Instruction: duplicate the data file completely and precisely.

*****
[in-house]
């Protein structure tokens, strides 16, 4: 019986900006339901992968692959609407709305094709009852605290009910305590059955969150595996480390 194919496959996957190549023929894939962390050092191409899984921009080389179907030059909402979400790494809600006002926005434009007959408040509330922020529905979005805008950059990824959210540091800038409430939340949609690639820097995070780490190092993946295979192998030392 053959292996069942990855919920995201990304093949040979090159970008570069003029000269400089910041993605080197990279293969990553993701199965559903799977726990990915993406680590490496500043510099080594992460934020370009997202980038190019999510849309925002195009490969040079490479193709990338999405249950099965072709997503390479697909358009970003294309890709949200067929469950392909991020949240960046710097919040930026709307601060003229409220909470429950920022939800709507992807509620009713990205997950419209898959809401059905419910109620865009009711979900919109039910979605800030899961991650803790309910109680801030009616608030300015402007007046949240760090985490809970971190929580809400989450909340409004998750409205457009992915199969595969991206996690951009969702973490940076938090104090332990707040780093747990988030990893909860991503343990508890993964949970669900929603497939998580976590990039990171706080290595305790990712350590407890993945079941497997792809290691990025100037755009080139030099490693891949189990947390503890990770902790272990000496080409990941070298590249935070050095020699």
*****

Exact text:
[in-house]
């Protein structure tokens, strides 16, 4: 019986900006339901992968692959609407709305094709009852605290009910305590059955969150595996480390 194919496959996957190549023929894939962390050092191409899984921009080389179907030059909402979400790494809600006002926005434009007959408040509330922020529905979005805008950059990824959210540091800038409430939340949609690639820097995070780490190092993946295979192998030392 053959292996069942990855919920995201990304093949040979090159970008570069003029000269400089910041993605080197990279293969990553993701199965559903799977726990990915993406680590490496500043510099080594992460934020370009997202980038190019999510849309925002195009490969040079490479193709990338999405249950099965072709997503390479697909358009970003294309890709949200067929469950392909991020949240960046710097919040930026709307601060003229409220909470429950920022939800709507992807509620009713990205997950419209898959809401059905419910109620865009009711979900919109039910979605800030899961991650803790309910109680801030009616608030300015402007007046949240760090985490809970971190929580809400989450909340409004998750409205457009992915199969595969991206996690951009969702973490940076938090104090332990707040780093747990988030990893909860991503343990508890993964949970669900929603497939998580976590990039990171706080290595305790990712350590407890993945079941497997792809290691990025100037755009080139030099490693891949189990947390503890990770902790272990000496080409990941070298590249935070050095020699």